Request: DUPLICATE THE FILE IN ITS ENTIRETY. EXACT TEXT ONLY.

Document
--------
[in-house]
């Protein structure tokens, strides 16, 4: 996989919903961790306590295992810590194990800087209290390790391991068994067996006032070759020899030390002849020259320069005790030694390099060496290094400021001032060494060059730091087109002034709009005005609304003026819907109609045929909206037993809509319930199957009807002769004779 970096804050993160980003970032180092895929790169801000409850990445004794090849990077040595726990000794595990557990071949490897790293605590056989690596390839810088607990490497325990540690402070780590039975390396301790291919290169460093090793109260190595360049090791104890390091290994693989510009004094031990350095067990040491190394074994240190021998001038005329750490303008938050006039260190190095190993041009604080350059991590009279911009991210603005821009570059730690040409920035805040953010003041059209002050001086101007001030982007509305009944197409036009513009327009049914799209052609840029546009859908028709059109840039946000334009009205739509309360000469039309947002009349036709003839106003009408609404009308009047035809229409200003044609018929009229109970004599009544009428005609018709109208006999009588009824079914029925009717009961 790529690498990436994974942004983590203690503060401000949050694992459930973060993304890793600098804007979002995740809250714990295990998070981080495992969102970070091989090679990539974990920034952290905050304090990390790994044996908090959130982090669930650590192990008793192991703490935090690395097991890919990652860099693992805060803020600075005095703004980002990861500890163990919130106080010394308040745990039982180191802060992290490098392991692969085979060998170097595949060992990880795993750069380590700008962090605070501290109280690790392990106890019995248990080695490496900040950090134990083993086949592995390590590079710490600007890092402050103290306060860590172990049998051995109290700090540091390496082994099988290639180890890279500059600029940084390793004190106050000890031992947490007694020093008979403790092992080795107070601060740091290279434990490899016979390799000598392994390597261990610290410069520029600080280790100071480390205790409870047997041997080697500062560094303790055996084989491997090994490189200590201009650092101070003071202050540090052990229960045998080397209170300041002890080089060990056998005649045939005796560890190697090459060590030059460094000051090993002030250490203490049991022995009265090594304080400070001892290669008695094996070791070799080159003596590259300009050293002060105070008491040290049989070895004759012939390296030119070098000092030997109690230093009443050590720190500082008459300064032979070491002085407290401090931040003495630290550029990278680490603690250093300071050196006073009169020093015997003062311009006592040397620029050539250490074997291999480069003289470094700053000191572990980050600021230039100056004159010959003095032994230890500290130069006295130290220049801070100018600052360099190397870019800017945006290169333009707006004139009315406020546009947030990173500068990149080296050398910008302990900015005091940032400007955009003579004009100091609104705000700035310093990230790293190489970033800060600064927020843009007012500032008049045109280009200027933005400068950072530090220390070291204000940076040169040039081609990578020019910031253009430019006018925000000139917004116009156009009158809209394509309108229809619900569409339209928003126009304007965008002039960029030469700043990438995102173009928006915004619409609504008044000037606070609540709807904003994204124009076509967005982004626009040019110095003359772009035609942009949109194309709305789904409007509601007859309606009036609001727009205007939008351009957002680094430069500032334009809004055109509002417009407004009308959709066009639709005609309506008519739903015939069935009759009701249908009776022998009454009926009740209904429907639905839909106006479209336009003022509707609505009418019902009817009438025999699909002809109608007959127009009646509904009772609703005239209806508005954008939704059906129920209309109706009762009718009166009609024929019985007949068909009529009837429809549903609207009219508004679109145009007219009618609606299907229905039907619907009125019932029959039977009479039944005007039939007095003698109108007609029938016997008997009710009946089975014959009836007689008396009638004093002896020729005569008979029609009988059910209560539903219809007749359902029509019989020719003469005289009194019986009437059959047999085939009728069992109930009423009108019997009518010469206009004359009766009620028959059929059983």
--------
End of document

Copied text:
[in-house]
């Protein structure tokens, strides 16, 4: 996989919903961790306590295992810590194990800087209290390790391991068994067996006032070759020899030390002849020259320069005790030694390099060496290094400021001032060494060059730091087109002034709009005005609304003026819907109609045929909206037993809509319930199957009807002769004779 970096804050993160980003970032180092895929790169801000409850990445004794090849990077040595726990000794595990557990071949490897790293605590056989690596390839810088607990490497325990540690402070780590039975390396301790291919290169460093090793109260190595360049090791104890390091290994693989510009004094031990350095067990040491190394074994240190021998001038005329750490303008938050006039260190190095190993041009604080350059991590009279911009991210603005821009570059730690040409920035805040953010003041059209002050001086101007001030982007509305009944197409036009513009327009049914799209052609840029546009859908028709059109840039946000334009009205739509309360000469039309947002009349036709003839106003009408609404009308009047035809229409200003044609018929009229109970004599009544009428005609018709109208006999009588009824079914029925009717009961 790529690498990436994974942004983590203690503060401000949050694992459930973060993304890793600098804007979002995740809250714990295990998070981080495992969102970070091989090679990539974990920034952290905050304090990390790994044996908090959130982090669930650590192990008793192991703490935090690395097991890919990652860099693992805060803020600075005095703004980002990861500890163990919130106080010394308040745990039982180191802060992290490098392991692969085979060998170097595949060992990880795993750069380590700008962090605070501290109280690790392990106890019995248990080695490496900040950090134990083993086949592995390590590079710490600007890092402050103290306060860590172990049998051995109290700090540091390496082994099988290639180890890279500059600029940084390793004190106050000890031992947490007694020093008979403790092992080795107070601060740091290279434990490899016979390799000598392994390597261990610290410069520029600080280790100071480390205790409870047997041997080697500062560094303790055996084989491997090994490189200590201009650092101070003071202050540090052990229960045998080397209170300041002890080089060990056998005649045939005796560890190697090459060590030059460094000051090993002030250490203490049991022995009265090594304080400070001892290669008695094996070791070799080159003596590259300009050293002060105070008491040290049989070895004759012939390296030119070098000092030997109690230093009443050590720190500082008459300064032979070491002085407290401090931040003495630290550029990278680490603690250093300071050196006073009169020093015997003062311009006592040397620029050539250490074997291999480069003289470094700053000191572990980050600021230039100056004159010959003095032994230890500290130069006295130290220049801070100018600052360099190397870019800017945006290169333009707006004139009315406020546009947030990173500068990149080296050398910008302990900015005091940032400007955009003579004009100091609104705000700035310093990230790293190489970033800060600064927020843009007012500032008049045109280009200027933005400068950072530090220390070291204000940076040169040039081609990578020019910031253009430019006018925000000139917004116009156009009158809209394509309108229809619900569409339209928003126009304007965008002039960029030469700043990438995102173009928006915004619409609504008044000037606070609540709807904003994204124009076509967005982004626009040019110095003359772009035609942009949109194309709305789904409007509601007859309606009036609001727009205007939008351009957002680094430069500032334009809004055109509002417009407004009308959709066009639709005609309506008519739903015939069935009759009701249908009776022998009454009926009740209904429907639905839909106006479209336009003022509707609505009418019902009817009438025999699909002809109608007959127009009646509904009772609703005239209806508005954008939704059906129920209309109706009762009718009166009609024929019985007949068909009529009837429809549903609207009219508004679109145009007219009618609606299907229905039907619907009125019932029959039977009479039944005007039939007095003698109108007609029938016997008997009710009946089975014959009836007689008396009638004093002896020729005569008979029609009988059910209560539903219809007749359902029509019989020719003469005289009194019986009437059959047999085939009728069992109930009423009108019997009518010469206009004359009766009620028959059929059983």